Language Development in the Toddler

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Language Development in the Toddler

All children have an internal drive to develop language. Maria Montessori observed that the child rapidly acquires language from birth until six years of age without ever being taught. She believed that children from birth until three unconsciously take in their environment and shape themselves from any information and stimulation they encounter. Young children learn language simply by living around others who are using language. What language they acquire is dependent upon the culture or the environment which surrounds them. The television is unacceptable for language development, it has been found that language should be connected to emotion. For a child to acquire the language they must be spoken to directly.

“If you consider this absorbent mind in relation to language, you will understand how necessary it is to put a small child among people who speak well and correctly, and who talk a great deal.” – Maria Montessori

Language and communication skills are very important milestones in early childhood. Communication allows the child to express their needs and ideas to others.  Through language we are able to cooperate, collaborate, receive knowledge and pass knowledge to others.

Two ways to meet the child’s needs in this area:

Repeat new words when they are introduced (e.g., this is a spoon, a spoon)

 

Articulate carefully and speak slowly, at the child’s pace

 

In our toddler environments, we teach children songs and poems in a fun and engaging way. We encourage parents to do the same! We also constantly name objects in the environment. This is called expressive language.

Expressive language isn’t just about labeling but describing and expressing thoughts as well.  It is common for young children to experience frustration because they are not able to communicate their needs and feelings. Expressive language for toddlers includes skills that toddlers need to communicate and express their thoughts, needs, and emotions.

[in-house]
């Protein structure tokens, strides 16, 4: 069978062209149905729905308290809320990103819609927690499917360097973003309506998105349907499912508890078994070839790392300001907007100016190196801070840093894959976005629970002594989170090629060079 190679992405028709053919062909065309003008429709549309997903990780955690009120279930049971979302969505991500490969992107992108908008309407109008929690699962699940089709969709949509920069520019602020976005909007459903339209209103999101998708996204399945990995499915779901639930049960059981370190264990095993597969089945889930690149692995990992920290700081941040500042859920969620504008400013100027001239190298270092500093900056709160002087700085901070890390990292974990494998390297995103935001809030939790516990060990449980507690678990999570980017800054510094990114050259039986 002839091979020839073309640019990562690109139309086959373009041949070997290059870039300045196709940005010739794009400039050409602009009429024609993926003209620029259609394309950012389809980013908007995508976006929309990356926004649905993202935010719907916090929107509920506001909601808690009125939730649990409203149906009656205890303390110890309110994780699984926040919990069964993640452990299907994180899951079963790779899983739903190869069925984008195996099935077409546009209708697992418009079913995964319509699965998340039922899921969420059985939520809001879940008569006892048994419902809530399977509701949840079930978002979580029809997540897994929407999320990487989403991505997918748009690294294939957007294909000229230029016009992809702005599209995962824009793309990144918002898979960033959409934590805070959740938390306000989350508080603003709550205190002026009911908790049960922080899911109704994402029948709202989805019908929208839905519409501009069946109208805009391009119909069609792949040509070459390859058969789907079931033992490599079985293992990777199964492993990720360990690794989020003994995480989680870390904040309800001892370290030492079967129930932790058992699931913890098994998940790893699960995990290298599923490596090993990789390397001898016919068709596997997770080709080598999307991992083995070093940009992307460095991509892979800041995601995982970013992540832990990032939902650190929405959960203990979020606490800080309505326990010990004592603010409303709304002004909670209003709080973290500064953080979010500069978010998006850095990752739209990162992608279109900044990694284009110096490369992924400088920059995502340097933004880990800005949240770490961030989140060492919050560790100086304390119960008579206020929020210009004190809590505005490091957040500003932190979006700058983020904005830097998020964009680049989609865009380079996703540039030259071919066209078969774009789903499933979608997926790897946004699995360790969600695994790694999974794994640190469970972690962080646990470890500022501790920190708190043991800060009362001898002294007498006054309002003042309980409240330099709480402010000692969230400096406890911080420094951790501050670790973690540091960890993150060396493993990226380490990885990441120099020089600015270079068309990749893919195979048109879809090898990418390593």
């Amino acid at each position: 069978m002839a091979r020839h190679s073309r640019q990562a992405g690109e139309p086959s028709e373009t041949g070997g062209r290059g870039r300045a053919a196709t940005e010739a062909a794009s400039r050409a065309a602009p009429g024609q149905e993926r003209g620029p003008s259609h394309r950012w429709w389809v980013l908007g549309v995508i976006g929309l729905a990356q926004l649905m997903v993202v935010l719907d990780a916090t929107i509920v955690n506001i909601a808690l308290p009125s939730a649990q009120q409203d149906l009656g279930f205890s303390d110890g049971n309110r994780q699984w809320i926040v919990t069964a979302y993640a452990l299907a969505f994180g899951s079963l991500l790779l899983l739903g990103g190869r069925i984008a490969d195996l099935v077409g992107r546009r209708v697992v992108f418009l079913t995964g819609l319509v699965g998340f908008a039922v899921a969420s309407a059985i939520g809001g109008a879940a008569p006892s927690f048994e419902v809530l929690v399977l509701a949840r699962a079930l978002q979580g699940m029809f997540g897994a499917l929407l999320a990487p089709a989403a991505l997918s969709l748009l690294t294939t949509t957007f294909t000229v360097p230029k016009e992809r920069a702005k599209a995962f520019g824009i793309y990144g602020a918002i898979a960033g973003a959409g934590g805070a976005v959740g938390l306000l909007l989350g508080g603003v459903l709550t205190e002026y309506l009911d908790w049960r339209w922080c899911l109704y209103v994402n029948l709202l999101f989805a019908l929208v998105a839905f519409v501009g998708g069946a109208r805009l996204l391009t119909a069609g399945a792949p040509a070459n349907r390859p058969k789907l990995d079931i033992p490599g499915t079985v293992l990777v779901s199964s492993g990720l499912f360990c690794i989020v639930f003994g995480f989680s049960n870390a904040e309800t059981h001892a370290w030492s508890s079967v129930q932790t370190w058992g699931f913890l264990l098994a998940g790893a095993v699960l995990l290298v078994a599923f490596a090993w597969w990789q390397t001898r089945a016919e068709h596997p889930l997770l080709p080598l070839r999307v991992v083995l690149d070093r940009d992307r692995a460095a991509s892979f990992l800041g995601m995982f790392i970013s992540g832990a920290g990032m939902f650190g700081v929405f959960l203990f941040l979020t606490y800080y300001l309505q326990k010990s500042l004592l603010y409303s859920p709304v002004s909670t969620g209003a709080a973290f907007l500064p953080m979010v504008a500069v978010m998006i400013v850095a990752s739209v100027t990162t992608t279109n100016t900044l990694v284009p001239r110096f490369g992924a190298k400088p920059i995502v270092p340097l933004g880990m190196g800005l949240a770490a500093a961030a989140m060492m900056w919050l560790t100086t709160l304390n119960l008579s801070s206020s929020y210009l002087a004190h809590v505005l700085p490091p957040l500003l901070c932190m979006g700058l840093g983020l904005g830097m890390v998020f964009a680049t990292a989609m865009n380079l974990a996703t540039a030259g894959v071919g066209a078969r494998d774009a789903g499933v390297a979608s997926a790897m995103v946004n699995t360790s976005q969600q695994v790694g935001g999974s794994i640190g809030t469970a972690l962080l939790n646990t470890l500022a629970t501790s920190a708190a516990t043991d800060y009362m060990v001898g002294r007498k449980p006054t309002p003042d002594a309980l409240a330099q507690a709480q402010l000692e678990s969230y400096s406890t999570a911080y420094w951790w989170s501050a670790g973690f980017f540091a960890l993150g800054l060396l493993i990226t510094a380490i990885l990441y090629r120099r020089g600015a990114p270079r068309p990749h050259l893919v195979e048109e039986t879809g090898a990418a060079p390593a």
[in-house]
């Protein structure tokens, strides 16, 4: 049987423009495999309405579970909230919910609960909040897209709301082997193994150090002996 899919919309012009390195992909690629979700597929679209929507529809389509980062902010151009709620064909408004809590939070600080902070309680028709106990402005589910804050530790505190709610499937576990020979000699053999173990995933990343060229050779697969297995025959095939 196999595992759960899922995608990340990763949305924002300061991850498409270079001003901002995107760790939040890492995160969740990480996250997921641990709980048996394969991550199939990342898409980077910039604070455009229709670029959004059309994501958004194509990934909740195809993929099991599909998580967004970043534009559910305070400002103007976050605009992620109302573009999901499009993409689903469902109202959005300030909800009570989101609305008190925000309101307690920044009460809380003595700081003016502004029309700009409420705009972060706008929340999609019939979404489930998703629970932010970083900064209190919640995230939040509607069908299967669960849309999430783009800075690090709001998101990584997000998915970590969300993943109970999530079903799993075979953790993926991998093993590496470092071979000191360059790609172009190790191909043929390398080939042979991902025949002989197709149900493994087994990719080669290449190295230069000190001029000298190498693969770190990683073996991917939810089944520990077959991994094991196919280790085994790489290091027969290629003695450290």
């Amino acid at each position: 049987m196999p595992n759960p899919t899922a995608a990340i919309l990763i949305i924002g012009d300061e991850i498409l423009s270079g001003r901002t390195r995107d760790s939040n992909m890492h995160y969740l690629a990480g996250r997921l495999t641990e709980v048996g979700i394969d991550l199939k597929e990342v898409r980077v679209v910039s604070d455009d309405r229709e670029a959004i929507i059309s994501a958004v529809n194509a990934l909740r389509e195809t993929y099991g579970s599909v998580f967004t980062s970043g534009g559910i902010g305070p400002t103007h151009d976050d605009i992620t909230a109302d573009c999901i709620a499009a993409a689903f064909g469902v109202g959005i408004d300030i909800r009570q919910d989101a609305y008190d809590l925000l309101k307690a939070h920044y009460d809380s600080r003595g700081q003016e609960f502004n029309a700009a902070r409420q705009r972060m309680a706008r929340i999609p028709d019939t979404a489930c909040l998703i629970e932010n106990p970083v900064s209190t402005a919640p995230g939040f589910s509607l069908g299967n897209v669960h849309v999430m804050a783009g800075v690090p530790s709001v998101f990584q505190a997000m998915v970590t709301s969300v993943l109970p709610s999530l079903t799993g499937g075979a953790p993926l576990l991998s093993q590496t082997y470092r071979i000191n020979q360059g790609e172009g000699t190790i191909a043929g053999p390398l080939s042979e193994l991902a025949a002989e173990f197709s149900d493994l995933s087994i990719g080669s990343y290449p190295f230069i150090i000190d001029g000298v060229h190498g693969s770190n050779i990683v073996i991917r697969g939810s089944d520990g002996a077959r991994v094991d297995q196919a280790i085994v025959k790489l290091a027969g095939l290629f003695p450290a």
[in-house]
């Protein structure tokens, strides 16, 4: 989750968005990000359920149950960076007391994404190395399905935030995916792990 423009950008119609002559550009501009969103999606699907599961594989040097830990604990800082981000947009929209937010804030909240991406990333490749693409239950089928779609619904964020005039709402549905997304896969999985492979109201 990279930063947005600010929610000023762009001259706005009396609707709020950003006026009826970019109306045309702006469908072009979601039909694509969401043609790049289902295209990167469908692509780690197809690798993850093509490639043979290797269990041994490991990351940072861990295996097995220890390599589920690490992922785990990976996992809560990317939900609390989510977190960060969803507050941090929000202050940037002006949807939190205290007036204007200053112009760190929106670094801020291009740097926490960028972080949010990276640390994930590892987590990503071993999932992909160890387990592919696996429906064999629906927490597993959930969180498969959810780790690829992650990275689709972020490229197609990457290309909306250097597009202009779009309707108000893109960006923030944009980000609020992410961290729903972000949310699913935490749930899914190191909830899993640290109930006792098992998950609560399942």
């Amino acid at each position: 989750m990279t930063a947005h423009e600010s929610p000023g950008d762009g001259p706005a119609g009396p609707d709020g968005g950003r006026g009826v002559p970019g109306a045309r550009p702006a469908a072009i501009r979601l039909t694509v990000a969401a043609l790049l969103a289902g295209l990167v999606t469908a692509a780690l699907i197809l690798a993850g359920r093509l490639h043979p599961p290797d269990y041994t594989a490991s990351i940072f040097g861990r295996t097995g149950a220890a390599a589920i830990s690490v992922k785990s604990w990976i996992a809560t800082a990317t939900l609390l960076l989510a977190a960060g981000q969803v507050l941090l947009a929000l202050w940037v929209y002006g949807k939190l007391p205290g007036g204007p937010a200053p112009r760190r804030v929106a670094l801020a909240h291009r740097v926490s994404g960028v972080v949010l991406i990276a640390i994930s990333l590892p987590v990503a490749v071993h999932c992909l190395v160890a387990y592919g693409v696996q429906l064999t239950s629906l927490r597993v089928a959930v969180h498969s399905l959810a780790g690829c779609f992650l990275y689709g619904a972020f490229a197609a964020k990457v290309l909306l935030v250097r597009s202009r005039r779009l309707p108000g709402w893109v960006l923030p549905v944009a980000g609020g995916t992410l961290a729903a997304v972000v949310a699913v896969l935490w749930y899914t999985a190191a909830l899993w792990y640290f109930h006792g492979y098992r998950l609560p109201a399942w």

Is your toddler able to identify emotions like anger, sadness, hunger, or happiness? Are they able to talk about why they are sad? To help with this you can “sportscast” what you are seeing. “I see you are frustrated because you would like more milk.” This will give a name to what they are feeling and help them feel understood. It is also a good idea to have your child ask for something before giving it to them.

Other language activities:

Language Cards – Have them include real photos of items in your everyday living (household objects, clothing, animals like pets or farm animals, foods like fruit and vegetables) and the child’s interests. Later use the language cards for matching activities.

Language Baskets – With real items for the child to hold, name, and become familiar with.

Use real language – including technical or scientific names, there is no need to dumb down your language but more so expand on it.

Talk to the child from birth – from birth we talk to the infant, we tell them what we are doing, what is going to happen next, this not only shows respect, it strengthens bonds and develops communication skills (listening, non-verbal communication) very early.

Imaginative play

Children who have not yet developed their expressive language skills can still understand, absorb and learn from their environment. As parents and caregivers, we need to constantly encourage their curiosity! We work to provide endless opportunities for the children to speak and practice using their new language. If they are to become masters of their language, they must gain experience using it. Once the child is able to better express themselves, their personality begins to shine.

“We must speak clearly to the child, give [them] the right words and repeat them often… In this way we can stimulate the explosion into language, which is being prepared.”

– Maria Montessori

 

By Kendyll Murray
Lead Teacher, Toddler B